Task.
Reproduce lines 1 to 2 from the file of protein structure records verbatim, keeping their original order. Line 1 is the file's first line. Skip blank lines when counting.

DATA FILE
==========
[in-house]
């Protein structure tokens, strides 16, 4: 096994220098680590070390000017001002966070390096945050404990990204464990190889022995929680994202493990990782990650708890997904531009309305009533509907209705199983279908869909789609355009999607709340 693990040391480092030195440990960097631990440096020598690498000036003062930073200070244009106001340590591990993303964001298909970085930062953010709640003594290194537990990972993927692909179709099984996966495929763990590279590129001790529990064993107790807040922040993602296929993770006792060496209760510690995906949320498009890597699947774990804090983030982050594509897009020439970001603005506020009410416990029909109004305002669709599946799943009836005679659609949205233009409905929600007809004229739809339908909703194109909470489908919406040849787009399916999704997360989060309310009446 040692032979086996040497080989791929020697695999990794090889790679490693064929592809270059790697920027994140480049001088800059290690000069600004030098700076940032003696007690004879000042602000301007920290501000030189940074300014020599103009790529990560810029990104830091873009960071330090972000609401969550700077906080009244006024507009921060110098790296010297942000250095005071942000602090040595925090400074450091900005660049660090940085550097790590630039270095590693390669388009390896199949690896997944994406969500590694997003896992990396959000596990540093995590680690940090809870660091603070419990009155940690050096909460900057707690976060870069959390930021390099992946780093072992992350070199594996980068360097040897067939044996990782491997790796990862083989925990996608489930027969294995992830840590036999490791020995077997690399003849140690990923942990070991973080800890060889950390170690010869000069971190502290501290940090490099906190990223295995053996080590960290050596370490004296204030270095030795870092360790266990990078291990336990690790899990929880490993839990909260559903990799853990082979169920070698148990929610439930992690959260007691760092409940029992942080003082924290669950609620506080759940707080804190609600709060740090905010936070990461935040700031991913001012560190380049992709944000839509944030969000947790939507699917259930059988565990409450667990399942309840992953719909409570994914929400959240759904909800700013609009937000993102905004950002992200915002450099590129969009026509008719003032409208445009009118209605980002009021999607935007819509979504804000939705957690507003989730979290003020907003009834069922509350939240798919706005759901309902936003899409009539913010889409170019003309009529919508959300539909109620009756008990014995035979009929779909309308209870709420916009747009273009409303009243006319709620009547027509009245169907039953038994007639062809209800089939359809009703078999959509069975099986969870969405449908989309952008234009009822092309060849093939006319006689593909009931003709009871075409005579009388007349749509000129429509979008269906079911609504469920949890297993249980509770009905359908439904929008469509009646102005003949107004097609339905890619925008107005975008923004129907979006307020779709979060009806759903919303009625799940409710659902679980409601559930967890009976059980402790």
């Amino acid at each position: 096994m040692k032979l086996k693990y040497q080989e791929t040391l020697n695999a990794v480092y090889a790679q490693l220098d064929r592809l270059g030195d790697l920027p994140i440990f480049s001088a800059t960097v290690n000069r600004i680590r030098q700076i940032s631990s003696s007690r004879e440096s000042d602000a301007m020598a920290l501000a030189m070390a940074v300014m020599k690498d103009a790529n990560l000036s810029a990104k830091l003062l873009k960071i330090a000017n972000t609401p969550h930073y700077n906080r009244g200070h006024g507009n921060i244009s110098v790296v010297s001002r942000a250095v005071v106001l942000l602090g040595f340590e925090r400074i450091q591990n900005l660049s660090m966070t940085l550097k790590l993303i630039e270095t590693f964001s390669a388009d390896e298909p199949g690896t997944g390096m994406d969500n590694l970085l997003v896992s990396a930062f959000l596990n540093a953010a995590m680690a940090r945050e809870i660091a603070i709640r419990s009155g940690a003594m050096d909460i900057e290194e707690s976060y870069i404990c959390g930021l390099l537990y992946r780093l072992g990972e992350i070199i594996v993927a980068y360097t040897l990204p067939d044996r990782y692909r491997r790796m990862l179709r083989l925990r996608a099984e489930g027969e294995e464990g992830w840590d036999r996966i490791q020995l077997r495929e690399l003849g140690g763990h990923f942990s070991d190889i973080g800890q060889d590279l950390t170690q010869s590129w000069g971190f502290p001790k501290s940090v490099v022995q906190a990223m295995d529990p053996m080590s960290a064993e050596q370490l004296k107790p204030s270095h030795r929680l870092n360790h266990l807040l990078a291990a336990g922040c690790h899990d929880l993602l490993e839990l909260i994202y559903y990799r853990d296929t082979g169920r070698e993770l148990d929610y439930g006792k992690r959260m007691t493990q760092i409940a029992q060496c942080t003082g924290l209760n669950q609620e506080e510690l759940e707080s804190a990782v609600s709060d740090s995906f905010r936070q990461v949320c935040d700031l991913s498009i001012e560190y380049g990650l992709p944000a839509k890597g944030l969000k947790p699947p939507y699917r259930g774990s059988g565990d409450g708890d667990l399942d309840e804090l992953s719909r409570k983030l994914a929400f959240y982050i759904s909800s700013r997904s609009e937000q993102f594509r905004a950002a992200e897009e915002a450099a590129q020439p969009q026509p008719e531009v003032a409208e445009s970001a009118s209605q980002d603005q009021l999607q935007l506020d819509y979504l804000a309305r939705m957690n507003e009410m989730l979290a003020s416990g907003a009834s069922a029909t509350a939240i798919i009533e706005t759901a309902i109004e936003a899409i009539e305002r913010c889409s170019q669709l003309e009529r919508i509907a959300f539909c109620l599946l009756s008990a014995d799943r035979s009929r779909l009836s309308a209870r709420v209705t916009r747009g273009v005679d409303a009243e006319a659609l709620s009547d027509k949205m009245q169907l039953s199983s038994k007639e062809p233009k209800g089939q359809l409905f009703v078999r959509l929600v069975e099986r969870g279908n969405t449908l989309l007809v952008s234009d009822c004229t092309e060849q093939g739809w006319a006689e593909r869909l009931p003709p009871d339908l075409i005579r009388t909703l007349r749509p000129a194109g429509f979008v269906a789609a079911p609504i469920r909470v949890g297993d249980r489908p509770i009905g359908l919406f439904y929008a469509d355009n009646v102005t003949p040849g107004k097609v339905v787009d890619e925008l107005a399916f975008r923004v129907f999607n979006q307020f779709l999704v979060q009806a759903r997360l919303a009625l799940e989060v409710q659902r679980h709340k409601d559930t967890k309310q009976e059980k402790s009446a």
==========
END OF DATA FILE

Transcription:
[in-house]
């Protein structure tokens, strides 16, 4: 096994220098680590070390000017001002966070390096945050404990990204464990190889022995929680994202493990990782990650708890997904531009309305009533509907209705199983279908869909789609355009999607709340 693990040391480092030195440990960097631990440096020598690498000036003062930073200070244009106001340590591990993303964001298909970085930062953010709640003594290194537990990972993927692909179709099984996966495929763990590279590129001790529990064993107790807040922040993602296929993770006792060496209760510690995906949320498009890597699947774990804090983030982050594509897009020439970001603005506020009410416990029909109004305002669709599946799943009836005679659609949205233009409905929600007809004229739809339908909703194109909470489908919406040849787009399916999704997360989060309310009446 040692032979086996040497080989791929020697695999990794090889790679490693064929592809270059790697920027994140480049001088800059290690000069600004030098700076940032003696007690004879000042602000301007920290501000030189940074300014020599103009790529990560810029990104830091873009960071330090972000609401969550700077906080009244006024507009921060110098790296010297942000250095005071942000602090040595925090400074450091900005660049660090940085550097790590630039270095590693390669388009390896199949690896997944994406969500590694997003896992990396959000596990540093995590680690940090809870660091603070419990009155940690050096909460900057707690976060870069959390930021390099992946780093072992992350070199594996980068360097040897067939044996990782491997790796990862083989925990996608489930027969294995992830840590036999490791020995077997690399003849140690990923942990070991973080800890060889950390170690010869000069971190502290501290940090490099906190990223295995053996080590960290050596370490004296204030270095030795870092360790266990990078291990336990690790899990929880490993839990909260559903990799853990082979169920070698148990929610439930992690959260007691760092409940029992942080003082924290669950609620506080759940707080804190609600709060740090905010936070990461935040700031991913001012560190380049992709944000839509944030969000947790939507699917259930059988565990409450667990399942309840992953719909409570994914929400959240759904909800700013609009937000993102905004950002992200915002450099590129969009026509008719003032409208445009009118209605980002009021999607935007819509979504804000939705957690507003989730979290003020907003009834069922509350939240798919706005759901309902936003899409009539913010889409170019003309009529919508959300539909109620009756008990014995035979009929779909309308209870709420916009747009273009409303009243006319709620009547027509009245169907039953038994007639062809209800089939359809009703078999959509069975099986969870969405449908989309952008234009009822092309060849093939006319006689593909009931003709009871075409005579009388007349749509000129429509979008269906079911609504469920949890297993249980509770009905359908439904929008469509009646102005003949107004097609339905890619925008107005975008923004129907979006307020779709979060009806759903919303009625799940409710659902679980409601559930967890009976059980402790």